Personally I find it a worthy investment to SLI GPUs. Another way to approach this to invest in a high end GPU now, and later when it starts to get “out of date” you can buy the same GPU for a cheaper price and SLI it. This will give you a performance boost you need to stay ahead of the game.

An SLI comparison to a Non-SLI application. Generally the SLI video is smoother and has more detail I suggest watching it at the highest resolution to see things better. 

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Found this lovely gem from the top of of closet, covered in ancient dust. So ancient in fact that the dust was no longer fluffy, it was actually solidified into some sort of dust film/layer on the top of the box. Used some water and paper towel to polish it up and voila! Let’s open this chest of goodness.

Name of the Game: Pokemon Master Trainer

Year game published: 1998-1999

Intended Players: For 2-6 players, ages 7+

Game Duration: 1-2 hours or more (from what I remember from my childhood)

Basics: As the instruction manual says, the objective is to “Be the first player to collect 20 Power Points worth of Pokemon, defeat a Pokemon Master, and become the World’s Greatest Pokemon Trainer!” Sounds like fun, let’s get started!

Game Setup: There are plenty of chips available, each with a Pokemon on one side, and a Pokeball logo on the other. Each chip is coloured accordingly to different areas of the board. Shuffle the chips and place corresponding chips to their proper places on the board. Extra chips can be placed back in the tray. Shuffle the decks of Item cards and Event Cards and place to the side.

Next, shuffle the 6 Starter Pokemon chips face down and let players choose one.

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I’m not sure who’s idea it was to include Clefairy and Meowth as starter Pokemon. They should be slapped in the face. Maybe a Pidgey or Rattata since that’s all you see/fight at the beginning on the Pokemon games for Gameboy. But at least the other ones are cool?

Shuffle the 5 Rival Cards and place them facedown in a stack in the middle on the gameboard of Indigo Plateau (they are the bosses you fight at the end)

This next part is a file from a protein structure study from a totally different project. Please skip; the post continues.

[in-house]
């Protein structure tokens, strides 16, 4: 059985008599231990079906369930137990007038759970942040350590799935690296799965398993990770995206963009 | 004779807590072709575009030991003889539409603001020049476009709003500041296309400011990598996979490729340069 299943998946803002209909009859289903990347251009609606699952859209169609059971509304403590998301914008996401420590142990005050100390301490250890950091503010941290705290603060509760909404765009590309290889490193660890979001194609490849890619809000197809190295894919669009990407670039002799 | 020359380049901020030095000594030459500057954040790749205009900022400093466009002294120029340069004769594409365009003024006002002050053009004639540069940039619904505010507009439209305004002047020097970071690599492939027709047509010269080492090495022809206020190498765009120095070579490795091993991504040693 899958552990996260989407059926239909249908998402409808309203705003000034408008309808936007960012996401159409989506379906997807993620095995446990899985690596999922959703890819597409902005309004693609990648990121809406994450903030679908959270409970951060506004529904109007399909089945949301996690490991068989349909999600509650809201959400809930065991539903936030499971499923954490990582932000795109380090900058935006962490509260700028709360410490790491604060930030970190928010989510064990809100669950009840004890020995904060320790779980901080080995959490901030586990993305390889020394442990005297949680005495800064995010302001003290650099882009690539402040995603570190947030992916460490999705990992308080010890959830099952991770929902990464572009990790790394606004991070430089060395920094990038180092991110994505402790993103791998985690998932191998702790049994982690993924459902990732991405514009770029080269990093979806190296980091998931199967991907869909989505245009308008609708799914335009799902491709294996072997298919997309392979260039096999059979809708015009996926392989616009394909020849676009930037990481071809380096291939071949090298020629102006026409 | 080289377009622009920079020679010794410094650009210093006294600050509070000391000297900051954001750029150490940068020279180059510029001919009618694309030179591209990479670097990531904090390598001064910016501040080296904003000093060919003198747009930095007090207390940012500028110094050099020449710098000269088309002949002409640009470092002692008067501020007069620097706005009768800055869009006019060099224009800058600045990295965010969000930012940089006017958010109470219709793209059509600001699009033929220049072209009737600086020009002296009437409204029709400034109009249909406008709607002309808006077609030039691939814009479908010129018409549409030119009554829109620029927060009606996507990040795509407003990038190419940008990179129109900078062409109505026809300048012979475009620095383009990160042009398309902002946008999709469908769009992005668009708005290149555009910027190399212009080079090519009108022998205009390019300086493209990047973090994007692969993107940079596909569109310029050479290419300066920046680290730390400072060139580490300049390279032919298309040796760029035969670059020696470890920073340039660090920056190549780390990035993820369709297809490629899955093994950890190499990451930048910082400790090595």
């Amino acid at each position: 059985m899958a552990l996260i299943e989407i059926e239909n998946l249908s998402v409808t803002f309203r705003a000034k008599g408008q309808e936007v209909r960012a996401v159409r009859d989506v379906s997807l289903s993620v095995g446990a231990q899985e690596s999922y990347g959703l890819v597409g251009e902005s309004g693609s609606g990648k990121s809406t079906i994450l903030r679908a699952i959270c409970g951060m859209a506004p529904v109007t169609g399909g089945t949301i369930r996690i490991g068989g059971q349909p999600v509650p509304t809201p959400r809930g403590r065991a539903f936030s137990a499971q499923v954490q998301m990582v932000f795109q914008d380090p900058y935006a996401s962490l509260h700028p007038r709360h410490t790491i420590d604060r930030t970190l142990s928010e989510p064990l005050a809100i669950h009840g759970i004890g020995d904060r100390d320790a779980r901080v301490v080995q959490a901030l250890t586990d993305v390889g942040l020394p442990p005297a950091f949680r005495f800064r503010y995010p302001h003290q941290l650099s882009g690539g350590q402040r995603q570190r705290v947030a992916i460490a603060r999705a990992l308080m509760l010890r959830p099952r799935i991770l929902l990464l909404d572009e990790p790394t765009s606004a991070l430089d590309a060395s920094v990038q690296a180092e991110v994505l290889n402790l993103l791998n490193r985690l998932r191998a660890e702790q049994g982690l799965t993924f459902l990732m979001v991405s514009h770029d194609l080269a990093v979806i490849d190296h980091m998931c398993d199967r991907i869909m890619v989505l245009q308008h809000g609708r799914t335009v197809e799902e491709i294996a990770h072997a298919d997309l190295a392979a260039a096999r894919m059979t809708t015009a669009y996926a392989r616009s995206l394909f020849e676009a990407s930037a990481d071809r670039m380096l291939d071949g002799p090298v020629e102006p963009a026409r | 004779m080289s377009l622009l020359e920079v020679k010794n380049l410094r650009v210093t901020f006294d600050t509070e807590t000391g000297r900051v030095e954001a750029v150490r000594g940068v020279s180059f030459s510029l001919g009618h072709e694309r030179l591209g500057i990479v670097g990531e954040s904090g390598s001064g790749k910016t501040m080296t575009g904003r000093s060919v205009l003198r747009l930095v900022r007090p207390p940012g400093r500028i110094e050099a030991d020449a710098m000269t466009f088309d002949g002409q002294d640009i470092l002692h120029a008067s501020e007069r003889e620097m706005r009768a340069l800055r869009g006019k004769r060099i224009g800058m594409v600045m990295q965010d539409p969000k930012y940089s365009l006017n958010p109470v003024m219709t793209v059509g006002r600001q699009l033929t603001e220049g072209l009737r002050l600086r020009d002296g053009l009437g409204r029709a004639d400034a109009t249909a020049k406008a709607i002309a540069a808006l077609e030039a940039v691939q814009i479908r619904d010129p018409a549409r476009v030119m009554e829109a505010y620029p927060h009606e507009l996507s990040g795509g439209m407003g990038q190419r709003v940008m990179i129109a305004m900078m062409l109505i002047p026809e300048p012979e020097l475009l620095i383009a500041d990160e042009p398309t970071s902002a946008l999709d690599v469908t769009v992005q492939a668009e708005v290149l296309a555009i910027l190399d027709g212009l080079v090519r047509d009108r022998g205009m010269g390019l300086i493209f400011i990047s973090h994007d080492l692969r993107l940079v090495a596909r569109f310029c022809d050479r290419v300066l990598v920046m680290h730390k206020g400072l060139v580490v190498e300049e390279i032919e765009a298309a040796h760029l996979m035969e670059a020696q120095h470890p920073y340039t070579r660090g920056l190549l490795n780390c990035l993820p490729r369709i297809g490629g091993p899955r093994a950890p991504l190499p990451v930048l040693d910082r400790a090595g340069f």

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I always hated Gary. And of course he gets the strongest Pokemon. Awesome. Spoiled brat.

Lastly pick your little Ash Ketchum figure/player piece and place it on the Pallet Town rectangle.

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Creepy little guy. Comes in Green, Blue, Orange, Pink, Yellow, and Beige/Brown/Tan. 

And here’s the board all setup in its glory.

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I forgot the Rival Card in the center when I took this photo. The photo with the cards there was being uploaded upside down for some strange reason through WordPress. Oh well, onto gameplay.

Gameplay: Whoever got the short end of the stick, i.e got the weakest Pokemon (smallest big yellow number on the chip called the Power Point) gets to go first. Players will roll their dice to go forward on the board. You cannot go backwards until you reach Cerulean City, where you will be given choices on which direction you want to go. After this you can go in any direction you want to collect Pokemon if you need it before going to the final stage.

3 types of board spaces:

  • City or Town – lets you draw 2 item cards or special cities let you revive your KO’ed Pokemon.
  • Catch’em! – flip over the chip and try to catch a Pokemon!
  • Draw Event Card – take an Even Card, show everyone and read it out loud.

To catch a Pokemon, at the bottom of the chip, there will be a specific number you have to roll to catch the Pokemon. You can only use one die. Or you can use an item card such as a Master Ball to help you catch it. Must be used before you roll for a Pokemon.